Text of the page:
Technology Goes On The Road

The advances in in-vehicle infotainment (IVI)

By Frank Shen, Product Marketing Director, American Portwell Technology

Intel has helped move in-vehicle infotainment into the fast lane. Drivers are no longer satisfied with a simple audio/video combination. Today's drivers want car interiors that more closely resemble their home theater or well-wired workplace. In addition to enhanced audio, today's vehicles are replete with IVI devices such as Internet access, GPS systems for front-seat navigation, hands-free Bluetooth access for mobile phones, and DVD and digital TV screens for back-seat entertainment. For many drivers, IVI is like taking their home or office on the road, including the embedded PC that sits at the heart of the infotainment system.

Satisfying the demands for IVI presents opportunities for automotive manufacturers and the technology partners that support them. However, in such a fast-growing and highly competitive market, how do automakers and after-market IVI integrators choose the most effective and economical way to provide reliable systems?

Intel and Intel® Communications Alliance members such as American Portwell Technology are taking the initiative to address this challenge with a two-pronged effort: advocating and providing industry standards and creating a vendor ecosystems in which car manufacturers or after-market IVI integrators can choose the solutions that best suit their needs.

Meeting the Demands of IVI

The constraints of providing such a plethora of technology within the limited physical space of a motor vehicle demand compact components that work relentlessly throughout the lifetime of the vehicle itself. This challenge was successfully met by a single-DIN, in-vehicle embedded car PC infotainment system based on the Intel® ECX (Embedded Extended Compact) form factor (Intel® ECX form factor).

It was determined that the IVI device itself should fit into a single-DIN space and be capable of supporting the multiple infotainment activities typically required by today's driver. This should include integrated Digital Video Broadcasting- Terrestrial (DVB-T, a standard for the broadcast transmission of digital terrestrial television in Europe and some countries in Asia), a digital FM tuner, Bluetooth, WiFi, and GPS to meet the demands of applications such as audio and video media, navigation, Internet access, and e-mail. In addition, the unit should also support dual-display or multiple-display for front- and back-seat users.

Power and Performance

Implementers of IVI seriously need to consider the ratio of power to performance caused by working in such tight spaces. The most cost-effective design should be based on the Intel® 915GM Express chipset and Ultra Low Voltage Intel® Celeron® M processor. This combination achieves the best performance per watt and cubic meter and can provide OEMs or integrators with a competitive advantage for their application software—which is becoming increasingly important in today's fast-growing embedded environment.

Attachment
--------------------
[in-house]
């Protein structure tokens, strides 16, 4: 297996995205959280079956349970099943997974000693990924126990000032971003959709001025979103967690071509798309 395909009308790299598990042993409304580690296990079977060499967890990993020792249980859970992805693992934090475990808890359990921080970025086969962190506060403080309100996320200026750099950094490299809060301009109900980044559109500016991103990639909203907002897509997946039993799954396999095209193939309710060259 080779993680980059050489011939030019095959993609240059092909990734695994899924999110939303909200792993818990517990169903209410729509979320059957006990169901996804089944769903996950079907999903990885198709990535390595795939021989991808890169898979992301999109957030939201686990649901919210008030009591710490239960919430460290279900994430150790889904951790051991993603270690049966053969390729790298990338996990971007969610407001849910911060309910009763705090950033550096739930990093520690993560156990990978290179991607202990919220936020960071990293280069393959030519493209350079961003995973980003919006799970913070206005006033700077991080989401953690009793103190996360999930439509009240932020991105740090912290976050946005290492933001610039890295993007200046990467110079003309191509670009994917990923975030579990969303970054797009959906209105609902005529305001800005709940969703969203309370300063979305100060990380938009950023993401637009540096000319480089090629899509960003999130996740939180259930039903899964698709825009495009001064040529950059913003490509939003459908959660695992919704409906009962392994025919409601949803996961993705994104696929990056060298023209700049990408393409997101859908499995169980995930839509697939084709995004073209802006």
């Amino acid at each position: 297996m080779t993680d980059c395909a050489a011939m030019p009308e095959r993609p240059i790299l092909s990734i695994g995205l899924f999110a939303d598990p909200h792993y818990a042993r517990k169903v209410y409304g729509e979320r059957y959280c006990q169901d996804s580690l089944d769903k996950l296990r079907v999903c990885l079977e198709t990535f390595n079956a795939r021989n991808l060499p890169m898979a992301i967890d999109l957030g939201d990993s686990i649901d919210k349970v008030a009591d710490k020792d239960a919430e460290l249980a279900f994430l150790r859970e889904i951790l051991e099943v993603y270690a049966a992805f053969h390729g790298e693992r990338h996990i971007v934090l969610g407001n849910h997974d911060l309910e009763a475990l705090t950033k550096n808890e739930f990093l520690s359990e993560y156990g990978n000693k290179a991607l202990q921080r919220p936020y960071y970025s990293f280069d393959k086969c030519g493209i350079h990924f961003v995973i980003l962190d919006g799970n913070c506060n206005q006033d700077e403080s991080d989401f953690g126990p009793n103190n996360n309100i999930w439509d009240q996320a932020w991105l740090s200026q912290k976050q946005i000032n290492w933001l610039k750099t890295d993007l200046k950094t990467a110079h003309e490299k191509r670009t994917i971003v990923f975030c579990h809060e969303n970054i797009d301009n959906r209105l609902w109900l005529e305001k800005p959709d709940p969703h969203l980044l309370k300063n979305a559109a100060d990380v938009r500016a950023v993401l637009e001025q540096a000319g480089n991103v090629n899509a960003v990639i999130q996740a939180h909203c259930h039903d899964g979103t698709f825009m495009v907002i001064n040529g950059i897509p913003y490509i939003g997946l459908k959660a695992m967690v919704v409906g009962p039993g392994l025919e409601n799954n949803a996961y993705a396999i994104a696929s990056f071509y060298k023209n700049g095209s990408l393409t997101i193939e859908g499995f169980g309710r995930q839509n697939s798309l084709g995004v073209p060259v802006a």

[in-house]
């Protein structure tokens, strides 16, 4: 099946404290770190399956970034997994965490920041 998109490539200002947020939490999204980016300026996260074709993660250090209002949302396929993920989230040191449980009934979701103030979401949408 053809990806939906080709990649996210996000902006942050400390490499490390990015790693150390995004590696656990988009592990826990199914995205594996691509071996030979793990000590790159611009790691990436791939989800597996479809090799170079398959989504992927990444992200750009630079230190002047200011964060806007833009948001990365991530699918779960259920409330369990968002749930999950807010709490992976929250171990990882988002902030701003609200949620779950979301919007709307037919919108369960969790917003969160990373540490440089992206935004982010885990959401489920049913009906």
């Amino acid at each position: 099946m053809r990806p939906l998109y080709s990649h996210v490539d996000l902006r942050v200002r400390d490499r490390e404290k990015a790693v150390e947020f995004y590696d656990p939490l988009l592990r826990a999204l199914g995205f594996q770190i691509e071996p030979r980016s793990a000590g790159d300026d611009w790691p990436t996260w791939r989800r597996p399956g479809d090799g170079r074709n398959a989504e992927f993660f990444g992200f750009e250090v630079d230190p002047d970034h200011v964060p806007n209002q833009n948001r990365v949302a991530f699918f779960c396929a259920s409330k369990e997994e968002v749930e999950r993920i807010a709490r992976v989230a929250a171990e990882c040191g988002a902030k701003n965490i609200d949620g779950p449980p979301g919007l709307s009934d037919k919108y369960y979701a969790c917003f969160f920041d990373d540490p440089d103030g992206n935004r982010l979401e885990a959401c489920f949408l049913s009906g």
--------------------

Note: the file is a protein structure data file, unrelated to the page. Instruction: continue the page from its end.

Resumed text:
In addition to space and thermal constraints,
modern embedded IVI systems require strong processing performance to meet the demands of their multimedia features. An additional advantage would be if the device included modular rear I/O architecture. This should be easily customizable to provide greater flexibility and speed OEMs' time to market.

Heat and Shock

OEMs familiar with embedded systems know that one of their greatest challenges is efficiently managing the heat generated by the device in the closed environment of a motor vehicle. One effective solution would be to use Intel® ultra low-voltage mobile processor to minimize the wattage and heat.

Shock and vibration—other important factors—can be minimized with the application of shock absorbing washers at the critical points. Drivers today demand a smooth ride and an even smoother IVI experience.

From Option to Necessity

While GPS systems are still an option, many states in the U.S. are enacting laws governing the use of mobile phones. These laws will make it necessary for drivers to exercise hands-free voice control over mobile phones while traveling in their vehicles.

These laws and the shifting lines between home, work, and personal transport expand the need for sophisticated IVI systems to meet the requirements of today's modern driver.

Who Do You Call?

While there are many suppliers of IVI technology, there are few if any with the foresight and proficiency of Intel and the Intel Communications Alliance (ICA). In an environment where the automotive industry has yet to settle on standards like those adopted in other industries (such as telecom), Intel and members of the ICA can help the industry and its OEMs accelerate their development productivity by transitioning toward a more open platform.

This move will let them reuse hardware and software across multiple IVI designs and take advantage of the solutions achieved in the development of effective and economical IVI devices and systems.

Frank Shen is the product marketing director at American Portwell Technology, where he is responsible for product management and new market development. Shen has more than 15 years of product marketing experience in embedded computing, industrial computing, and touch-panel industries. He holds a Master's degree in electrical engineering from the University of Southern California.